Disc Golf Course Review

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-   -   The Twitch of the Hips (https://www.dgcoursereview.com/forums/showthread.php?t=137717)

RoDeO 10-17-2020 10:12 AM

Or, as said earlier, spin the hip. Despite what anyone wants to believe, the hips must spin/rotate in order to throw a disc the correct way.

RoDeO 10-17-2020 09:37 PM

Swinging the heavy hammer vs. Whipping a disc are similar but so different. You try to do both powerfully, but one needs just Brutus strength while the other is about timing and speed. Your arms are really involved in the swing of the hammer. Throwing a disc requires almost no arm power.

UhhNegative 10-17-2020 10:11 PM

"I could have kept swinging that hammer all day long"

That would not be true if he was using his arms heavily in the swing, and HUB (loopghost) is not a Brutus strength type guy. The other gentleman in the video using his arms to swing the hammer can still swing it, but not nearly as efficiently as HUB.

RandyC 10-18-2020 03:03 AM

Quote:

Originally Posted by RoDeO (Post 3644995)
Or, as said earlier, spin the hip. Despite what anyone wants to believe, the hips must spin/rotate in order to throw a disc the correct way.

Did I miss something? Did someone say that they hips do not rotate? I belive everyone is saying you do not spin or rotate from your rear leg into the plant.

I suggest you read this multiple times and once you finally come to conclusion that it is impossible to shift from behind by rotating from the front. Come back to these threads. The important thing for you is not to think walk backwards what you are currently doing.

https://www.dgcoursereview.com/forum...d.php?t=127477

Until you get this I dont think we have anything further to discuss. If you are incapable of opening your mind and not letting go of this silly spin theory, there is a perfectly valid 300ft club in facebook called spin & throw where you can feel right at home.

Discette 10-18-2020 09:43 AM

Quote:

Originally Posted by RandyC (Post 3645239)

Thanks for the link RandyC.

I love this quote from slow plastic:

Quote:

This is how it feels in a throw...you are balanced over your feet but you drive your rear hip/left butt towards the target (the arrow is meant to be parallel to the ground) while the right arm is turning back. Don't focus on rotation forward, don't focus on shifting quickly, just push that left butt towards the target. When your right arm goes back it's pretty equal/opposite and you should be in great balance.
In other words for those that need something simple and easy for your brain and body to execute:

Quote:

Push that left butt.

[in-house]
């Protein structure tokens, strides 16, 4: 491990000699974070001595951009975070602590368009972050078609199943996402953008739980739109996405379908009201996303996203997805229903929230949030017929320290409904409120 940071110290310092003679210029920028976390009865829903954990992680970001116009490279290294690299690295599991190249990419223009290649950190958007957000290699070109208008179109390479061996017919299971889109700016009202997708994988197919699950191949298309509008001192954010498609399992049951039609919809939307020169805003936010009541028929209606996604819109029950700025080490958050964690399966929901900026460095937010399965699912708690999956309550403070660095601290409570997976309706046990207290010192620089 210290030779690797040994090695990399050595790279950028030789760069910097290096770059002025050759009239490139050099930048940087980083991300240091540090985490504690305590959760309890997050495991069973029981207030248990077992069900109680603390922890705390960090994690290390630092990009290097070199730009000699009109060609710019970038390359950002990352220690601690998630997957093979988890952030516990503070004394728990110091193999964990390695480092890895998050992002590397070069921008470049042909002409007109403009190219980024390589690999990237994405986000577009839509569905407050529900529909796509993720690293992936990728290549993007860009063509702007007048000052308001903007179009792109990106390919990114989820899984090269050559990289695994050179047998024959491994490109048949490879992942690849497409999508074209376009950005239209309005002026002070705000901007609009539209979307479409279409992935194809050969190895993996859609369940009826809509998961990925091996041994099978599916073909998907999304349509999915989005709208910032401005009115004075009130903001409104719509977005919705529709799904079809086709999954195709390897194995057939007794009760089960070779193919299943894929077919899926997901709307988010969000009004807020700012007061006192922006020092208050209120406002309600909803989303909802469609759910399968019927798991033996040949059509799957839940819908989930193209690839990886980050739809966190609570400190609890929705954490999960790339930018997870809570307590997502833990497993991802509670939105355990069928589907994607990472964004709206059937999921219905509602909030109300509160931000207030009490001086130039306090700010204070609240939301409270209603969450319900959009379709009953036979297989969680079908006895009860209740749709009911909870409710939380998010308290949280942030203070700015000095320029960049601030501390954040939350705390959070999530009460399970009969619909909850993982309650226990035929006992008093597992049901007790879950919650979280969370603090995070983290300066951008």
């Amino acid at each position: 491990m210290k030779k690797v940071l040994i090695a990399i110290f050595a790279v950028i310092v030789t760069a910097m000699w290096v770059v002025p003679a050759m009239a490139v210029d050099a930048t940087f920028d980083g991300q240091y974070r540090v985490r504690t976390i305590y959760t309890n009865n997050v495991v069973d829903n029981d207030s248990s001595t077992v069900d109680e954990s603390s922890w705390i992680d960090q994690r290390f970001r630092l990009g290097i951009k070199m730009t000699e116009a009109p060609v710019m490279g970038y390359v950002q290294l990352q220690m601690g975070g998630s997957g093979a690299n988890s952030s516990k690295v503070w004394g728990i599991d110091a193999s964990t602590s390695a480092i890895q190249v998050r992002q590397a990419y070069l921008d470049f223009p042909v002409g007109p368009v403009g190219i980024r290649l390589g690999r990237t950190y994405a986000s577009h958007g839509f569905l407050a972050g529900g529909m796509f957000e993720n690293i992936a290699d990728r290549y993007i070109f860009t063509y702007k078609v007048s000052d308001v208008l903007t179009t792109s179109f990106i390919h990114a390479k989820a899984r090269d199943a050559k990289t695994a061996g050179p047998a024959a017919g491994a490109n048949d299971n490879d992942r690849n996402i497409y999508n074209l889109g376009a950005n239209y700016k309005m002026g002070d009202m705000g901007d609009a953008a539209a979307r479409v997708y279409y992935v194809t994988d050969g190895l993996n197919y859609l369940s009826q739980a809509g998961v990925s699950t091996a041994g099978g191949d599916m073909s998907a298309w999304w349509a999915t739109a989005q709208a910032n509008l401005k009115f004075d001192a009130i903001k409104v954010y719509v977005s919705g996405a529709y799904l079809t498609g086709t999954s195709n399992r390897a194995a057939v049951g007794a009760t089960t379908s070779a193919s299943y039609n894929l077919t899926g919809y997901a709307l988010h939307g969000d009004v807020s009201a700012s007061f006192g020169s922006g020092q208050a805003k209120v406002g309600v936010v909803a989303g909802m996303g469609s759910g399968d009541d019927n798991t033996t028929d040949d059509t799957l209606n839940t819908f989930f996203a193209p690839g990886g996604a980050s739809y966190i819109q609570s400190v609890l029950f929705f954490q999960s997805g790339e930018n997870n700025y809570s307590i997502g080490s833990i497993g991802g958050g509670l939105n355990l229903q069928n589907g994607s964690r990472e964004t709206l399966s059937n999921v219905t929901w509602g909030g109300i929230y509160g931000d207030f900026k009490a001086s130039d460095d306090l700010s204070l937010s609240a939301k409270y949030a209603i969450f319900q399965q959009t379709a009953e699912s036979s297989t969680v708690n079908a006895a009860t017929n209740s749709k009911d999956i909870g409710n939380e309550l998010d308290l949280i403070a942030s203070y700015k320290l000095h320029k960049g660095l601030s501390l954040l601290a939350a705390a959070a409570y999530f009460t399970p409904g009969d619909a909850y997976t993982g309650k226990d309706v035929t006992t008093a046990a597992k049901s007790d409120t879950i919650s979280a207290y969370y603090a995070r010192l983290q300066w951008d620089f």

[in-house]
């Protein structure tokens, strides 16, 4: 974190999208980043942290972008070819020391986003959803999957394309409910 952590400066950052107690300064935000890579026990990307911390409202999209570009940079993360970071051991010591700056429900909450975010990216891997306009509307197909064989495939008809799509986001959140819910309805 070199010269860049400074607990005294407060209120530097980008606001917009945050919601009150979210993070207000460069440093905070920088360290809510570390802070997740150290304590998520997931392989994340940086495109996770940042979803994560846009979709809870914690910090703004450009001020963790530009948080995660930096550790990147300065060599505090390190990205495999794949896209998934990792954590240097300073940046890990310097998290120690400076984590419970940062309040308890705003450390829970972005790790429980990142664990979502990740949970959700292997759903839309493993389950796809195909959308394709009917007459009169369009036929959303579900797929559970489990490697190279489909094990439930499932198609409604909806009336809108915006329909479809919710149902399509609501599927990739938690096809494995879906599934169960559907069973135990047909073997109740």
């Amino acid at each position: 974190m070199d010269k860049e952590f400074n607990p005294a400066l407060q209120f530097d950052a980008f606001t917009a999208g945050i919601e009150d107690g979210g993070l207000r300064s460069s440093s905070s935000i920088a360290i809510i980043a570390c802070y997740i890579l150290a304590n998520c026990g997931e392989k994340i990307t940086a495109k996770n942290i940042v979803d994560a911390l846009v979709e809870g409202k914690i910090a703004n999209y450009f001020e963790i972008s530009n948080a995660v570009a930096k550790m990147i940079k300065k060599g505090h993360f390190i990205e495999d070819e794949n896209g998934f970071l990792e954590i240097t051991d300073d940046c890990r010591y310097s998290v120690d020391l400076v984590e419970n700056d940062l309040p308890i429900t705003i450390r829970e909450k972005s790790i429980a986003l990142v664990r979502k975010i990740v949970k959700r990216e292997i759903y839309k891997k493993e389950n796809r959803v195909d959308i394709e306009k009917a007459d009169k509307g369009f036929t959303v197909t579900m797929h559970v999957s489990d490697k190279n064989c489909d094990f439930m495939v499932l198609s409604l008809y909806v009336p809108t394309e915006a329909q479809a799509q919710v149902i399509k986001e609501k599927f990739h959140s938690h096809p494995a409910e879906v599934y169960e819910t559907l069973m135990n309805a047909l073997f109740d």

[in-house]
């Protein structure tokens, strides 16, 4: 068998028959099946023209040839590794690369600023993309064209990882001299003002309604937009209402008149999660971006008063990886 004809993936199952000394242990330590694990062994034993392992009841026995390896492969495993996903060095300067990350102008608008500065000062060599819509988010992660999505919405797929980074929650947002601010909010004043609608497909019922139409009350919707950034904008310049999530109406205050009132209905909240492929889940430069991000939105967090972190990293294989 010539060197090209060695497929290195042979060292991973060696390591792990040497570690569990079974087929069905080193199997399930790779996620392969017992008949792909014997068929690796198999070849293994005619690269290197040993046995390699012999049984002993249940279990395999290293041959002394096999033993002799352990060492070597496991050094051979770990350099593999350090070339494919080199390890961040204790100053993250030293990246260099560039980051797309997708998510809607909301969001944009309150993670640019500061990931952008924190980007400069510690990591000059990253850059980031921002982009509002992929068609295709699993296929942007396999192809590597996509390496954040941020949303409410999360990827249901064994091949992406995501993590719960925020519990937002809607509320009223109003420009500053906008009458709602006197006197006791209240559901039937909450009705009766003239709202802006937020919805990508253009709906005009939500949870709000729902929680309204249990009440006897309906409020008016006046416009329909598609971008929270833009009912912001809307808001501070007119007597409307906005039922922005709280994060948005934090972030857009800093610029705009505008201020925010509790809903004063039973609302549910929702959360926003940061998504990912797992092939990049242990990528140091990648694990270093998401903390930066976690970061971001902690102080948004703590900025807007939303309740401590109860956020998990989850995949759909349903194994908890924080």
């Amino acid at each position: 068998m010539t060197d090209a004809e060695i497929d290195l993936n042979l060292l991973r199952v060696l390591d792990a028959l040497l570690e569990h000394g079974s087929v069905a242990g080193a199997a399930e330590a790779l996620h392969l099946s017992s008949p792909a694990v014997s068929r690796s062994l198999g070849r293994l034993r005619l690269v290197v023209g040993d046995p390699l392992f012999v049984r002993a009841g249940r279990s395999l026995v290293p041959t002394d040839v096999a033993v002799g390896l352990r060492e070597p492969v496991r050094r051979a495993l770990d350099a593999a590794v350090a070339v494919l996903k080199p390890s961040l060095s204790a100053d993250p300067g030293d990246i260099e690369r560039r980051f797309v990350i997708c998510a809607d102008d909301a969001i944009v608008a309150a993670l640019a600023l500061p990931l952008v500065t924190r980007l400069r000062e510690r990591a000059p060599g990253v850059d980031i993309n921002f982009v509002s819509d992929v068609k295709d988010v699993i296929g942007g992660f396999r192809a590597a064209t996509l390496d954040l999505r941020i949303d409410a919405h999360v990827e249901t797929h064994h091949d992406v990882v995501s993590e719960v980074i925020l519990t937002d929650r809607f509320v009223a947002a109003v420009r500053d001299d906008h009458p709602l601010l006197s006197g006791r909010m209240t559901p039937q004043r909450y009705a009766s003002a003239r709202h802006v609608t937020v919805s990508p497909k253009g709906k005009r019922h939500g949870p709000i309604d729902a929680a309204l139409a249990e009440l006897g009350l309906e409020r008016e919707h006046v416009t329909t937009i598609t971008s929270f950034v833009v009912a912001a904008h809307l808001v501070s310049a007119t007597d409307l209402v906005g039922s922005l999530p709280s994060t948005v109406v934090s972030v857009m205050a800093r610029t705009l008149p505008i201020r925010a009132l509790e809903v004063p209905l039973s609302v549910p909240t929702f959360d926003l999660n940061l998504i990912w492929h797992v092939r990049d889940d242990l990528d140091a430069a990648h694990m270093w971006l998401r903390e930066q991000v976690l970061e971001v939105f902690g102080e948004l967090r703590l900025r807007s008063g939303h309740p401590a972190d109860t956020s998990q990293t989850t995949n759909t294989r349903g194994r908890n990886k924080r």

To RoDeO: please note that slowplastic describes how it "feels". All these drills are designed to help a player "feel" what the body should do. There are hundreds of ways to throw a disc far. However, there are a few basic throwing techniques that produce the best results for all body types, not just athletic body types. Once you "feel the hit" you should be able to fully comprehend that throwing far doesn't require a lot of physical effort, just a coordinated effort.

RoDeO 10-18-2020 03:48 PM

Quote:

Originally Posted by RandyC (Post 3645239)
Did I miss something? Did someone say that they hips do not rotate? I belive everyone is saying you do not spin or rotate from your rear leg into the plant.

I suggest you read this multiple times and once you finally come to conclusion that it is impossible to shift from behind by rotating from the front. Come back to these threads. The important thing for you is not to think walk backwards what you are currently doing.

https://www.dgcoursereview.com/forum...d.php?t=127477

Until you get this I dont think we have anything further to discuss. If you are incapable of opening your mind and not letting go of this silly spin theory, there is a perfectly valid 300ft club in facebook called spin & throw where you can feel right at home.

We just may be completely misunderstanding each other.

My whole point with the initiation of the hip turn is to help others understand that the hip rotation is a dynamic action that begins before weight shift. There are people trying to figure the hip rotation out but don't get it because they mentally believe it isn't initiated until after the weight shifts at the strong brace moment. Thus, they try drills trying to throw from their front leg (one leg) and initiate their hip turn with all their weight on the front leg. It's wrong, it teaches incorrect mechanics and promotes strong arming the disc.